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Gold price begins the week in positive territory as analysts eye new U.S. election risk, dollar, and Fed speakers

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(Kitco News) The yellow metal is beginning the trading week holding above $1,950 an ounce as analysts eye new U.S. election risk, the U.S. dollar and a slate of Federal Reserve speakers. 

Last week, gold was able to eke out a nearly 0.5% gain while largely trading in a range between $1,950 and $1,975 an ounce. This marked a second consecutive weekly gain since the end of July. 

At the time of writing, spot gold was at $1,954.20, up 0.25% on the day. 

“From a technical perspective, it is hard to get excited about gold at the moment as it continues to chop between $1,900 and $2,000, and it has not seen the extremes in a month.  It is near the middle of the range,” said Bannockburn Global Forex chief market strategist Marc Chandler. 

All eyes will be on the Federal Reserve speakers this week after the media embargo has been lifted.

“Brainard speaks Monday, followed by Evans and Barkin Tuesday.  Chair Powell appears before the House Financial Services Panel with Treasury Secretary Mnuchin Tuesday, appears by himself before the House Panel on Covid-19 Wednesday, and appears with Mnuchin again before the Senate Banking Committee Thursday. Mester, Evans, Rosengren, Quarles, and Daly all speak Wednesday, followed by Bullard, Evans, and Barkin Thursday and then Williams Friday,” summarized said BBH Global Currency Strategy’s Win Thin and Ilan Solot.

New U.S. election risk in also on the table with the death of liberal Supreme Court Justice Ruth Bader Ginsburg on Friday.

“News of Judge Ginsburg’s passing is an incredibly important political factor in the US election, especially if we see the conservative Amy Coney Barrett getting the job,” Pepperstone head of research Chris Weston said on Sunday. 

This biggest impact will likely be on risk assets, Weston added. “The markets may struggle to price this accordingly and cleanly understand whether this plays into a greater prospect for Trump, or simply brings out more votes for the Democrats as many of the more moderate swing voters change to prior allegiances,” he wrote.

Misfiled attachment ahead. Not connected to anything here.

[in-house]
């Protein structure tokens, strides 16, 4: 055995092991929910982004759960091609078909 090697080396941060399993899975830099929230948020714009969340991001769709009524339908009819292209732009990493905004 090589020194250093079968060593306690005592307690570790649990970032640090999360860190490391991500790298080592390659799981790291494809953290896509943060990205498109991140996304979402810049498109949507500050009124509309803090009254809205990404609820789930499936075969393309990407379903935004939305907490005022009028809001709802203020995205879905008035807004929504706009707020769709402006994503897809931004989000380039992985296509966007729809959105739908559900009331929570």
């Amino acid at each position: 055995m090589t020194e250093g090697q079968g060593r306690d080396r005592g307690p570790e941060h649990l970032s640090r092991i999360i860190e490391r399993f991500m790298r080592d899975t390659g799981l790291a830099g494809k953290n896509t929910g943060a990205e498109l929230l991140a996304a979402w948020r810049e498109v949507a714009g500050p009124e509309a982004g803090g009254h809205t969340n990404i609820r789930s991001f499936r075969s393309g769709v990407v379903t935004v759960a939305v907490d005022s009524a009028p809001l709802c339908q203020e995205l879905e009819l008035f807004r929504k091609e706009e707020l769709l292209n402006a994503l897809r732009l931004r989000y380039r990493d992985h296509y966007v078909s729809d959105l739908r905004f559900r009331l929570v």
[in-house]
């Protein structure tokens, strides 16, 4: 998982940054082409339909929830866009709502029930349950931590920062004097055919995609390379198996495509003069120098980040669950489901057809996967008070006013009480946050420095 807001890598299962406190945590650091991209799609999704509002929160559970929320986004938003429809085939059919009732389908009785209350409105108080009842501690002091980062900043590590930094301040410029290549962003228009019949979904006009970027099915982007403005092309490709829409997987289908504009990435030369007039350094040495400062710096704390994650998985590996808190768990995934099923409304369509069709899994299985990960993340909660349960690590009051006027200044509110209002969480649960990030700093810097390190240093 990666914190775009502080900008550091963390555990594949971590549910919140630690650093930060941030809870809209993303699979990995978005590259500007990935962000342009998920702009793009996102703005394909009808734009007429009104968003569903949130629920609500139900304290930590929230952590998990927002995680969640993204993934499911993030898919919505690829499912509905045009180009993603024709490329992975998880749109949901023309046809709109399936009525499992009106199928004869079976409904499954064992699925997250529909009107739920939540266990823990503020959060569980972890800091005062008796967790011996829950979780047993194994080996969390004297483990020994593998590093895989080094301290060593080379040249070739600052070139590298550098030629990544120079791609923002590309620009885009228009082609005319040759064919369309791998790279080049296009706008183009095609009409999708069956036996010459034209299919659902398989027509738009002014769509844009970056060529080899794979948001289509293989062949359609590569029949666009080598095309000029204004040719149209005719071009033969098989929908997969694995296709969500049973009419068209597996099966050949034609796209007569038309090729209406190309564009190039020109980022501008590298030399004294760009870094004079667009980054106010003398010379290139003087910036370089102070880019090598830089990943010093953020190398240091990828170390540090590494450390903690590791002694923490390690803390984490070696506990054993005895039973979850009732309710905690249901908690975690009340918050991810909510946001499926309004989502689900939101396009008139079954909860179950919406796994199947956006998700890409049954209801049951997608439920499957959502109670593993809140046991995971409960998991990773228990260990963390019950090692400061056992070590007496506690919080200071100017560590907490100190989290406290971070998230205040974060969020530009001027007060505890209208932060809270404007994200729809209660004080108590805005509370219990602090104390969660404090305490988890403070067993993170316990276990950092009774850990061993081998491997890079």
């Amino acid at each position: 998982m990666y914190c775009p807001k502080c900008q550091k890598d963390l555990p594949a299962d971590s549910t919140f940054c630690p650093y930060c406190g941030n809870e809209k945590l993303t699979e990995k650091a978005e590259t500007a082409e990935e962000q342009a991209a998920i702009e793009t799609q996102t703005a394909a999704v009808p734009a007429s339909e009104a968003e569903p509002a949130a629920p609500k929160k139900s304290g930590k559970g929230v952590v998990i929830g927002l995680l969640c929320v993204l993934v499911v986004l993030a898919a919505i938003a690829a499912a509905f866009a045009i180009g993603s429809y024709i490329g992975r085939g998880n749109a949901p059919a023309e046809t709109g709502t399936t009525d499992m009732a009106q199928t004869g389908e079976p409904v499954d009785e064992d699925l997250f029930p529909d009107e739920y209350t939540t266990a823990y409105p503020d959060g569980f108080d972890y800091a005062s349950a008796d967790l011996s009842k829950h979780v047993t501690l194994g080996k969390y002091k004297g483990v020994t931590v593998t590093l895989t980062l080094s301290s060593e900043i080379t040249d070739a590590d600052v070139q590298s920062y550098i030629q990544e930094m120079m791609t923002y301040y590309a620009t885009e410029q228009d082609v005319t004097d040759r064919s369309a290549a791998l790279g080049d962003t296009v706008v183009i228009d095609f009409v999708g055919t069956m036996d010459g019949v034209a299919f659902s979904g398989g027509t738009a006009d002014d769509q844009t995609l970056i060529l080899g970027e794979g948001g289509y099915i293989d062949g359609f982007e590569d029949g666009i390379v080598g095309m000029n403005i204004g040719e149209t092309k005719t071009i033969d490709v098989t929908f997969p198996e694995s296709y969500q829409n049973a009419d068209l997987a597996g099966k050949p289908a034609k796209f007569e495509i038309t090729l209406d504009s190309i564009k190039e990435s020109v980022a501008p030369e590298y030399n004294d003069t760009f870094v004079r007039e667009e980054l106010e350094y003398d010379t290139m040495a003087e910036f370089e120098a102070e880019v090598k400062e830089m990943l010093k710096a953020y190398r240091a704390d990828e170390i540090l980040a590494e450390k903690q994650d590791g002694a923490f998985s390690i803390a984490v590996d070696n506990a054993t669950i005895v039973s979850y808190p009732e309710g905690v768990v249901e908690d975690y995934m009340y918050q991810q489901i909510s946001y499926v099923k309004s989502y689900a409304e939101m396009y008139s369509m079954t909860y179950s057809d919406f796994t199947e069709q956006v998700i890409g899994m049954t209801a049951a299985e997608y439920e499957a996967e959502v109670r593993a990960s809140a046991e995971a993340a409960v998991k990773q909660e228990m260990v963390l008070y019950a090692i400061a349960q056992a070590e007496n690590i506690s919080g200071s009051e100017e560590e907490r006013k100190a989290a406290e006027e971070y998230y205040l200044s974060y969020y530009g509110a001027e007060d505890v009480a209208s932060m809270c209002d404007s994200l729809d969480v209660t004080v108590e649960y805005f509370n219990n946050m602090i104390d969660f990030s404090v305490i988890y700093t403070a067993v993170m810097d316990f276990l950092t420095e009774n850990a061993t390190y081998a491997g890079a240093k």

Live 24 hours gold chart [Kitco Inc.]

The U.S. dollar is likely to remain under pressure this week, which should help gold remain well supported, according to some analysts.

“DXY traded Friday at the lowest level since September 10 and a break below the 92.478 area is needed to set up a test of the September 1 low near 91.746,” said Thin and Solot. “The weak dollar trend should continue this week as we remain negative on the dollar due to the now-familiar combination of an ultra-dovish Fed and softening U.S. economic data.”

The U.S. dollar index was last trading flat at 92.84, down 0.09% on the day. 

A number of datasets this week could also have an impact on gold prices, especially the U.S. durable goods orders scheduled for Friday.

“Durable goods orders will be preliminary and anything modestly below expectations will likely mean the market will believe that the Fed will do more,” TD Securities head of global strategy Bart Melek told Kitco News on Friday.

Other reports to pay attention to is Tuesday's existing home sales, Wednesday's manufacturing PMI as well as Thursday's jobless claims and new home sales numbers.

Analysts have warned to keep close tabs on a potential rush to cash as the U.S. November election approaches. 

“One of the primary catalysts of the metals market until we get a little closer to the election is going to be the equity market,” said Kitco Metals global trading director Peter Hug.

The valuation in the equity space is concerning considering the economy is still in the beginning stages of its recovery, Hug noted.

“When only 30%-40% of the economy is open of pre-COVID levels, the valuation is as if the economy is at full guns. Something is not balanced here and if the market takes a big hit, people might be moving into cash ahead of the election,” he said.

Also, the possibility that the November election of being contested is adding another layer of complexity, said Melek. “This is potentially very problematic," he explained. “Political uncertainty tends to benefit gold. But if we have a full rout liquidity crisis, it is not going to be good for anything. People will go back into cash.”

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